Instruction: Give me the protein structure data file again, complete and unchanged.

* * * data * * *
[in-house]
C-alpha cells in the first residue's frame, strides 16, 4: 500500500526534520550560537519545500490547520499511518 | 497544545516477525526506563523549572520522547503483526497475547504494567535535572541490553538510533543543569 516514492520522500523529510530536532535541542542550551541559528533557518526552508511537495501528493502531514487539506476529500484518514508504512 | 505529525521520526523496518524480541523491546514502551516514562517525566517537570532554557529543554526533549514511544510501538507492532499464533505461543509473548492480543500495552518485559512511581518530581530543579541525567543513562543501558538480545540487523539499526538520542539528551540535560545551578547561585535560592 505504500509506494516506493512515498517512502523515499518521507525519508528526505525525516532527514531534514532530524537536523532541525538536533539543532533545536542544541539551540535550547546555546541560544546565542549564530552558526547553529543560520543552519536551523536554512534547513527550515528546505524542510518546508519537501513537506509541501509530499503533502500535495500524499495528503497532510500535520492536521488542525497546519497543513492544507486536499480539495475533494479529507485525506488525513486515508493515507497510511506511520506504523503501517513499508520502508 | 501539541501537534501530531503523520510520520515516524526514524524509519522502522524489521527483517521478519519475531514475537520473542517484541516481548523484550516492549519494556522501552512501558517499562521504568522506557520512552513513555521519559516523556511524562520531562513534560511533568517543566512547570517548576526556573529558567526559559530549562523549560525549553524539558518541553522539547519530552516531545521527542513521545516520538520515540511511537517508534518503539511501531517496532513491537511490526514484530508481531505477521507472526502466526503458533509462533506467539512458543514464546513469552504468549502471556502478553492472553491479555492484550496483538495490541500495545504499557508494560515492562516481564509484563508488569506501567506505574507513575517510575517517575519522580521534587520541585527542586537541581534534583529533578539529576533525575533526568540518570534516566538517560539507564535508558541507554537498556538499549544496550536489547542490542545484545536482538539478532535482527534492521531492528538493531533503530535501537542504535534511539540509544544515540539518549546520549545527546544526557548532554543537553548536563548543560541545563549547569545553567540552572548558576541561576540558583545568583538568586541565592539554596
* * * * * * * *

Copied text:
[in-house]
C-alpha cells in the first residue's frame, strides 16, 4: 500500500526534520550560537519545500490547520499511518 | 497544545516477525526506563523549572520522547503483526497475547504494567535535572541490553538510533543543569 516514492520522500523529510530536532535541542542550551541559528533557518526552508511537495501528493502531514487539506476529500484518514508504512 | 505529525521520526523496518524480541523491546514502551516514562517525566517537570532554557529543554526533549514511544510501538507492532499464533505461543509473548492480543500495552518485559512511581518530581530543579541525567543513562543501558538480545540487523539499526538520542539528551540535560545551578547561585535560592 505504500509506494516506493512515498517512502523515499518521507525519508528526505525525516532527514531534514532530524537536523532541525538536533539543532533545536542544541539551540535550547546555546541560544546565542549564530552558526547553529543560520543552519536551523536554512534547513527550515528546505524542510518546508519537501513537506509541501509530499503533502500535495500524499495528503497532510500535520492536521488542525497546519497543513492544507486536499480539495475533494479529507485525506488525513486515508493515507497510511506511520506504523503501517513499508520502508 | 501539541501537534501530531503523520510520520515516524526514524524509519522502522524489521527483517521478519519475531514475537520473542517484541516481548523484550516492549519494556522501552512501558517499562521504568522506557520512552513513555521519559516523556511524562520531562513534560511533568517543566512547570517548576526556573529558567526559559530549562523549560525549553524539558518541553522539547519530552516531545521527542513521545516520538520515540511511537517508534518503539511501531517496532513491537511490526514484530508481531505477521507472526502466526503458533509462533506467539512458543514464546513469552504468549502471556502478553492472553491479555492484550496483538495490541500495545504499557508494560515492562516481564509484563508488569506501567506505574507513575517510575517517575519522580521534587520541585527542586537541581534534583529533578539529576533525575533526568540518570534516566538517560539507564535508558541507554537498556538499549544496550536489547542490542545484545536482538539478532535482527534492521531492528538493531533503530535501537542504535534511539540509544544515540539518549546520549545527546544526557548532554543537553548536563548543560541545563549547569545553567540552572548558576541561576540558583545568583538568586541565592539554596